Smorgasburg LA is open every Sunday on the five-acre site of the weekday Alameda Produce Market in Downtown Los Angeles, which is part of a larger, new development called ROW DTLA. Each Sunday, find dozens of exciting food vendors at Smorgasburg LA, plus sophisticated shopping from the realms of design, craft, style, vintage, wellness, and more. Cultural events, pop-ups, and other surprises transform the vast site into a new node in Downtown LA’s burgeoning scene, and a unique destination for the region.
When: October 29th; 10:00 a.m. – 6:00 p.m.
Where: The Row DTLA; 777 S. Alameda St., Los Angeles, CA

Sergei Tchoban Architectural Drawings
On Friday 27th of October at 4pm an afternoon lecture called Drawn Visions and book signing of the monograph Sergei Tchoban Architecture Drawings will take place at the A+D Architecture and Design Museum in cooperation with the Goethe-Institut Los Angeles. This lecture is concurrent with Sergei Tchoban Architectural Drawings exhibition opening reception at the AD Museum at 7pm. The exhibition presents design sketches, imaginary travel studies and architectural fantasies depicting the contrasty dialogue between the historical and contemporary architecture. The show is on view at the A+D Architecture and Design Museum until 8th of January 2018.
When: October 27th, 4pm
Where: A+D Architecture and Design Museum; 900 E 4th St, Los Angeles, CA 90013

Pasadena Heritage Craftsman Weekend 2017
A tribute to Pasadena’s unique contributions to the American Arts & Crafts Movement, Craftsman Weekend is the largest most comprehensive celebration of the Craftsman Movement in the Western United States. The Weekend’s offerings will include a tour of significant Craftsman-era houses, a variety of bus and walking tours, an Exposition Show & Sale of over 40 exhibitors featuring antique and contemporary furniture and decorative arts, a silent auction, presentations and exclusive receptions at historic sites.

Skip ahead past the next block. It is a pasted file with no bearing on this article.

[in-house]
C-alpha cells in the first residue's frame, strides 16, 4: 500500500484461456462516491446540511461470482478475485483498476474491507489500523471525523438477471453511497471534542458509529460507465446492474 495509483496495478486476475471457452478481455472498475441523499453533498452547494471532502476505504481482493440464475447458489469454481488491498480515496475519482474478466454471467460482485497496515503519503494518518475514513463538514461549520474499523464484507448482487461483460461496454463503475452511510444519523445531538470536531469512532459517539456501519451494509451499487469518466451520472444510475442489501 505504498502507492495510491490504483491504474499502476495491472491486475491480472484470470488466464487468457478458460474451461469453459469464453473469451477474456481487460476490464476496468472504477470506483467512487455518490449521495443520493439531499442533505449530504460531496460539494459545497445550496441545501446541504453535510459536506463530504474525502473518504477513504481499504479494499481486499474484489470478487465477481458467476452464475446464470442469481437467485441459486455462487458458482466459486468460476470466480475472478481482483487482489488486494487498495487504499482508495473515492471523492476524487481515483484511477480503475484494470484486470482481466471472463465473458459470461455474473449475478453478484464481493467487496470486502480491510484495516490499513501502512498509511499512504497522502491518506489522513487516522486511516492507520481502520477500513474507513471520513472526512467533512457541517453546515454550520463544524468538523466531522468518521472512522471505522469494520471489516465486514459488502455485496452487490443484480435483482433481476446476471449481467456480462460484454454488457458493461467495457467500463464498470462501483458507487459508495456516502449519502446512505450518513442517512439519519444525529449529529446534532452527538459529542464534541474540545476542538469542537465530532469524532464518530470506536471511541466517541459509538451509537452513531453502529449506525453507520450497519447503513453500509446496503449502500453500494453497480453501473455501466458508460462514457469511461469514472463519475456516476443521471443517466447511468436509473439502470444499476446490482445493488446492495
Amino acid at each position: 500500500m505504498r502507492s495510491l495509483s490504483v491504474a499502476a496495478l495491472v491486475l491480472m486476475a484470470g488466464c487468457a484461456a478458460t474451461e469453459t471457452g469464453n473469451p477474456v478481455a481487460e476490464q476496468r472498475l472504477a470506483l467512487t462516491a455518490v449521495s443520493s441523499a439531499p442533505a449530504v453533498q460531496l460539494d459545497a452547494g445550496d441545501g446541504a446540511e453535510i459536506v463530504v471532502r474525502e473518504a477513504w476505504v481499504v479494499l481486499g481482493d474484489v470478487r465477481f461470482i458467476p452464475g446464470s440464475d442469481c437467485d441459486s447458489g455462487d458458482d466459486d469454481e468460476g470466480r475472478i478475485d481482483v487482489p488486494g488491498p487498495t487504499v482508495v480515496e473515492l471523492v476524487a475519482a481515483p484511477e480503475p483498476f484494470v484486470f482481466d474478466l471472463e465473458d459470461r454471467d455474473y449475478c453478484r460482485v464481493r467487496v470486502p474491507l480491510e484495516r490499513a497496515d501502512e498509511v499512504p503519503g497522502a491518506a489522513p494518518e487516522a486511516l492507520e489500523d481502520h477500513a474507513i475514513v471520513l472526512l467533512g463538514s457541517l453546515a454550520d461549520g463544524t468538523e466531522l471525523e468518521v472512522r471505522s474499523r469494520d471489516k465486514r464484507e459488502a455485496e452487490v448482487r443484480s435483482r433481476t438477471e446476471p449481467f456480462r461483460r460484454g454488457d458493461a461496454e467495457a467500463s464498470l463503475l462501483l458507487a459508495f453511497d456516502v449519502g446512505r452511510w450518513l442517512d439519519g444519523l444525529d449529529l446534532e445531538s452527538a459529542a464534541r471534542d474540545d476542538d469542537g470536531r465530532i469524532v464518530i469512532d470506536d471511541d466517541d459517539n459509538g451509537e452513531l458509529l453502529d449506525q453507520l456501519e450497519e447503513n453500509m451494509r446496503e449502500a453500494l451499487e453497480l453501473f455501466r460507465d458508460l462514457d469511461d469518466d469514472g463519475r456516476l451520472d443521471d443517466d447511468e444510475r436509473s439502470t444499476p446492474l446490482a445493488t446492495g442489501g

When: October 26th; 4:00 PM and October 29th, 8:00 PM
Where: Pasadena, CA

In Pursuit of Flora: 18th-Century Botanical Drawings from The Huntington’s Art Collections
European exploration of other lands during the so-called Age of Discovery revealed a vast new world of plant life that required description, cataloging, and recording. By the 18th century, the practice of botanical illustration had become an essential tool in the study of natural history. From lusciously detailed drawings of fruit and flowers by Georg Dionysius Ehret (1708-1770), a collaborator of Swedish botanist Carl Linnaeus, to depictions of more exotic examples by Matilda Conyers (1753-1803), “In Pursuit of Flora” reveals 18th-century European appreciation for the beauty of the natural world.
When: October 28th – February 19th, 2018
Where: The Huntington Library, Art Collections, and Botanical Gardens; 1151 Oxford Road, San Marino, CA 91108

Edible Options for Harvested Seeds | San Bernardino Regional Seed Library Workshop
This month’s seed library presentation will be about edible seeds. We have spent the year so far talking about plant breeding, seed cleaning, seed saving…. but what about seed eating?! We will talk about which seeds are edible, and different cleaning and preparation techniques and seed eating around the globe. Some seeds are toxic though, and we will go over some of those too. But……of course… Always do your research before you eat interesting and unusual things out of the garden or the forest! Don’t forget to check out our “what to plant” list for this month in our seed library and pick up or drop off some seeds there, too!